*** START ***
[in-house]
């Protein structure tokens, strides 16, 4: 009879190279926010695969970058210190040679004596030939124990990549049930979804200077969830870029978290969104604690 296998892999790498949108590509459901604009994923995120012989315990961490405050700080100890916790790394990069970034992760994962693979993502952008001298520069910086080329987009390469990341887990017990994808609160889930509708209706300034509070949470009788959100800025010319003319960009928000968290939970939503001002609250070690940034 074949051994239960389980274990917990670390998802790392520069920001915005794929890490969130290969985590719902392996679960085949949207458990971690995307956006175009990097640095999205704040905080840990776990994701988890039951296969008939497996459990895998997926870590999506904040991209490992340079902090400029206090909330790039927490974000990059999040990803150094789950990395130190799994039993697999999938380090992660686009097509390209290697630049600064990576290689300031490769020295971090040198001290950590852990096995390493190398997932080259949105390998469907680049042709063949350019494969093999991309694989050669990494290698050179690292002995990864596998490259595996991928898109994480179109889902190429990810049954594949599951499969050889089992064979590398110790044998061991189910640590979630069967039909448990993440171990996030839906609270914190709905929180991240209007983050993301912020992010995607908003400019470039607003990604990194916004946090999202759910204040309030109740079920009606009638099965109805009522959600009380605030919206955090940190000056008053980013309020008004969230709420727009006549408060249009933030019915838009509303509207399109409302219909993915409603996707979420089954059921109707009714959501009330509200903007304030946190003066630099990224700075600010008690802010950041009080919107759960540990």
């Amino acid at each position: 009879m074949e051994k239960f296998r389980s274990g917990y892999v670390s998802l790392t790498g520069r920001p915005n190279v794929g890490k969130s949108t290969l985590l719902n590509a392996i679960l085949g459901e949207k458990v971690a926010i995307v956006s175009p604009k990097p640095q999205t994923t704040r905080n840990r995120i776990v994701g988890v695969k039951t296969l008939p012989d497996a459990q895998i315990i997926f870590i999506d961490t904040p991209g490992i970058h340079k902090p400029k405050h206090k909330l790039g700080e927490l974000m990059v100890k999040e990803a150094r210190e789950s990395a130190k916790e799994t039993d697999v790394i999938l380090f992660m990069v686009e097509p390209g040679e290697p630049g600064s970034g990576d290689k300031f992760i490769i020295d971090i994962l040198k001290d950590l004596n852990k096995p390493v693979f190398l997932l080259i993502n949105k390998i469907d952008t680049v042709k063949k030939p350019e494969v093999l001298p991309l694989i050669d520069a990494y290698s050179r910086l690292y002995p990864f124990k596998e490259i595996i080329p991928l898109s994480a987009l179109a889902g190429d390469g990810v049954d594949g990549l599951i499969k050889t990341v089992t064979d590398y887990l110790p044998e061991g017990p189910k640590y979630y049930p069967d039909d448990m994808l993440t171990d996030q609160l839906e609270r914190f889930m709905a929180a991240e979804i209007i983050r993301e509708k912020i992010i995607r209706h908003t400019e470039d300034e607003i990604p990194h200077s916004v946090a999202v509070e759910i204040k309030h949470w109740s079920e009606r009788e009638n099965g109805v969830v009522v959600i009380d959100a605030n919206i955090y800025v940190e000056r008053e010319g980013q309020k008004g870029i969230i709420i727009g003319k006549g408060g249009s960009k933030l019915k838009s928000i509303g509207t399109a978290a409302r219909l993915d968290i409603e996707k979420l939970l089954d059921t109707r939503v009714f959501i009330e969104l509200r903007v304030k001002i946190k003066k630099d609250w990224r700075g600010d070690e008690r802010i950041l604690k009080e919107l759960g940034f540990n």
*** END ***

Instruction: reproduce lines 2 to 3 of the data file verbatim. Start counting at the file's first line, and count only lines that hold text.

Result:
């Protein structure tokens, strides 16, 4: 009879190279926010695969970058210190040679004596030939124990990549049930979804200077969830870029978290969104604690 296998892999790498949108590509459901604009994923995120012989315990961490405050700080100890916790790394990069970034992760994962693979993502952008001298520069910086080329987009390469990341887990017990994808609160889930509708209706300034509070949470009788959100800025010319003319960009928000968290939970939503001002609250070690940034 074949051994239960389980274990917990670390998802790392520069920001915005794929890490969130290969985590719902392996679960085949949207458990971690995307956006175009990097640095999205704040905080840990776990994701988890039951296969008939497996459990895998997926870590999506904040991209490992340079902090400029206090909330790039927490974000990059999040990803150094789950990395130190799994039993697999999938380090992660686009097509390209290697630049600064990576290689300031490769020295971090040198001290950590852990096995390493190398997932080259949105390998469907680049042709063949350019494969093999991309694989050669990494290698050179690292002995990864596998490259595996991928898109994480179109889902190429990810049954594949599951499969050889089992064979590398110790044998061991189910640590979630069967039909448990993440171990996030839906609270914190709905929180991240209007983050993301912020992010995607908003400019470039607003990604990194916004946090999202759910204040309030109740079920009606009638099965109805009522959600009380605030919206955090940190000056008053980013309020008004969230709420727009006549408060249009933030019915838009509303509207399109409302219909993915409603996707979420089954059921109707009714959501009330509200903007304030946190003066630099990224700075600010008690802010950041009080919107759960540990």
């Amino acid at each position: 009879m074949e051994k239960f296998r389980s274990g917990y892999v670390s998802l790392t790498g520069r920001p915005n190279v794929g890490k969130s949108t290969l985590l719902n590509a392996i679960l085949g459901e949207k458990v971690a926010i995307v956006s175009p604009k990097p640095q999205t994923t704040r905080n840990r995120i776990v994701g988890v695969k039951t296969l008939p012989d497996a459990q895998i315990i997926f870590i999506d961490t904040p991209g490992i970058h340079k902090p400029k405050h206090k909330l790039g700080e927490l974000m990059v100890k999040e990803a150094r210190e789950s990395a130190k916790e799994t039993d697999v790394i999938l380090f992660m990069v686009e097509p390209g040679e290697p630049g600064s970034g990576d290689k300031f992760i490769i020295d971090i994962l040198k001290d950590l004596n852990k096995p390493v693979f190398l997932l080259i993502n949105k390998i469907d952008t680049v042709k063949k030939p350019e494969v093999l001298p991309l694989i050669d520069a990494y290698s050179r910086l690292y002995p990864f124990k596998e490259i595996i080329p991928l898109s994480a987009l179109a889902g190429d390469g990810v049954d594949g990549l599951i499969k050889t990341v089992t064979d590398y887990l110790p044998e061991g017990p189910k640590y979630y049930p069967d039909d448990m994808l993440t171990d996030q609160l839906e609270r914190f889930m709905a929180a991240e979804i209007i983050r993301e509708k912020i992010i995607r209706h908003t400019e470039d300034e607003i990604p990194h200077s916004v946090a999202v509070e759910i204040k309030h949470w109740s079920e009606r009788e009638n099965g109805v969830v009522v959600i009380d959100a605030n919206i955090y800025v940190e000056r008053e010319g980013q309020k008004g870029i969230i709420i727009g003319k006549g408060g249009s960009k933030l019915k838009s928000i509303g509207t399109a978290a409302r219909l993915d968290i409603e996707k979420l939970l089954d059921t109707r939503v009714f959501i009330e969104l509200r903007v304030k001002i946190k003066k630099d609250w990224r700075g600010d070690e008690r802010i950041l604690k009080e919107l759960g940034f540990n």